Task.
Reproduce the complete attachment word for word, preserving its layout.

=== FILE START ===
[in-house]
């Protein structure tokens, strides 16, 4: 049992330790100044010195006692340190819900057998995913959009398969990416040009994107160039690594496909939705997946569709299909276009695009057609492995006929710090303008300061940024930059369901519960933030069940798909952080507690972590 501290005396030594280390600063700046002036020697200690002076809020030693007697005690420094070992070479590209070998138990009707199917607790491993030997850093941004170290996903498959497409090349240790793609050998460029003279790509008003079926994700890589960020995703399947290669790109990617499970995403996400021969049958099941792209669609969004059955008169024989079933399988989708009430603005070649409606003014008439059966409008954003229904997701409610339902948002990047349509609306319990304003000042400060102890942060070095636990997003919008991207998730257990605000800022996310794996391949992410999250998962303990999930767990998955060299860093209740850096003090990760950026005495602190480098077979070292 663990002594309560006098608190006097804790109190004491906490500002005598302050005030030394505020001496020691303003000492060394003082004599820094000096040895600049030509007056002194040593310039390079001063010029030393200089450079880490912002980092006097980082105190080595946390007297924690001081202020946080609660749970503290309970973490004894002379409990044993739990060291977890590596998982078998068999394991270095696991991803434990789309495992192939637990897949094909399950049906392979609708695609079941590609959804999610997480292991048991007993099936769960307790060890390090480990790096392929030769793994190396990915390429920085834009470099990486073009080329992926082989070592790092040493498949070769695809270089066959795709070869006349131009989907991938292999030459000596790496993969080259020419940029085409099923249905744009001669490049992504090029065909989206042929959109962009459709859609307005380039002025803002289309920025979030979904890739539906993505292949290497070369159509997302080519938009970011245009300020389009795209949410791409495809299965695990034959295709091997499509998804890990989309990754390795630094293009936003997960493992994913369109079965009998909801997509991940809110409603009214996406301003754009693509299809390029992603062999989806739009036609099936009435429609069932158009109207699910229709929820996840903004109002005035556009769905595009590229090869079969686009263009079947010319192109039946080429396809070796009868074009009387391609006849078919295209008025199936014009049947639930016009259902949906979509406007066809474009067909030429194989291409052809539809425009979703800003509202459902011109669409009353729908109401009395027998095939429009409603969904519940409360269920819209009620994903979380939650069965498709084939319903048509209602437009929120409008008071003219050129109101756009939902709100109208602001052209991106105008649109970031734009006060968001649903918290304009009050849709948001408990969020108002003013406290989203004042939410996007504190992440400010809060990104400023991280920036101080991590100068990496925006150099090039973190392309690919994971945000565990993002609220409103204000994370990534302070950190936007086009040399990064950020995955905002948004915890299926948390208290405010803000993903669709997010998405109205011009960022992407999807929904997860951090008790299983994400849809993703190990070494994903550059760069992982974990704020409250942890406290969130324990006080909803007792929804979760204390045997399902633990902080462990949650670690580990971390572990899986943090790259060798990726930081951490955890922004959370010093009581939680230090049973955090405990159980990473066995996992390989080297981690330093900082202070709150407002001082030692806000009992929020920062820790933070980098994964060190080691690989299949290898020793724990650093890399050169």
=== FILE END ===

[in-house]
């Protein structure tokens, strides 16, 4: 049992330790100044010195006692340190819900057998995913959009398969990416040009994107160039690594496909939705997946569709299909276009695009057609492995006929710090303008300061940024930059369901519960933030069940798909952080507690972590 501290005396030594280390600063700046002036020697200690002076809020030693007697005690420094070992070479590209070998138990009707199917607790491993030997850093941004170290996903498959497409090349240790793609050998460029003279790509008003079926994700890589960020995703399947290669790109990617499970995403996400021969049958099941792209669609969004059955008169024989079933399988989708009430603005070649409606003014008439059966409008954003229904997701409610339902948002990047349509609306319990304003000042400060102890942060070095636990997003919008991207998730257990605000800022996310794996391949992410999250998962303990999930767990998955060299860093209740850096003090990760950026005495602190480098077979070292 663990002594309560006098608190006097804790109190004491906490500002005598302050005030030394505020001496020691303003000492060394003082004599820094000096040895600049030509007056002194040593310039390079001063010029030393200089450079880490912002980092006097980082105190080595946390007297924690001081202020946080609660749970503290309970973490004894002379409990044993739990060291977890590596998982078998068999394991270095696991991803434990789309495992192939637990897949094909399950049906392979609708695609079941590609959804999610997480292991048991007993099936769960307790060890390090480990790096392929030769793994190396990915390429920085834009470099990486073009080329992926082989070592790092040493498949070769695809270089066959795709070869006349131009989907991938292999030459000596790496993969080259020419940029085409099923249905744009001669490049992504090029065909989206042929959109962009459709859609307005380039002025803002289309920025979030979904890739539906993505292949290497070369159509997302080519938009970011245009300020389009795209949410791409495809299965695990034959295709091997499509998804890990989309990754390795630094293009936003997960493992994913369109079965009998909801997509991940809110409603009214996406301003754009693509299809390029992603062999989806739009036609099936009435429609069932158009109207699910229709929820996840903004109002005035556009769905595009590229090869079969686009263009079947010319192109039946080429396809070796009868074009009387391609006849078919295209008025199936014009049947639930016009259902949906979509406007066809474009067909030429194989291409052809539809425009979703800003509202459902011109669409009353729908109401009395027998095939429009409603969904519940409360269920819209009620994903979380939650069965498709084939319903048509209602437009929120409008008071003219050129109101756009939902709100109208602001052209991106105008649109970031734009006060968001649903918290304009009050849709948001408990969020108002003013406290989203004042939410996007504190992440400010809060990104400023991280920036101080991590100068990496925006150099090039973190392309690919994971945000565990993002609220409103204000994370990534302070950190936007086009040399990064950020995955905002948004915890299926948390208290405010803000993903669709997010998405109205011009960022992407999807929904997860951090008790299983994400849809993703190990070494994903550059760069992982974990704020409250942890406290969130324990006080909803007792929804979760204390045997399902633990902080462990949650670690580990971390572990899986943090790259060798990726930081951490955890922004959370010093009581939680230090049973955090405990159980990473066995996992390989080297981690330093900082202070709150407002001082030692806000009992929020920062820790933070980098994964060190080691690989299949290898020793724990650093890399050169």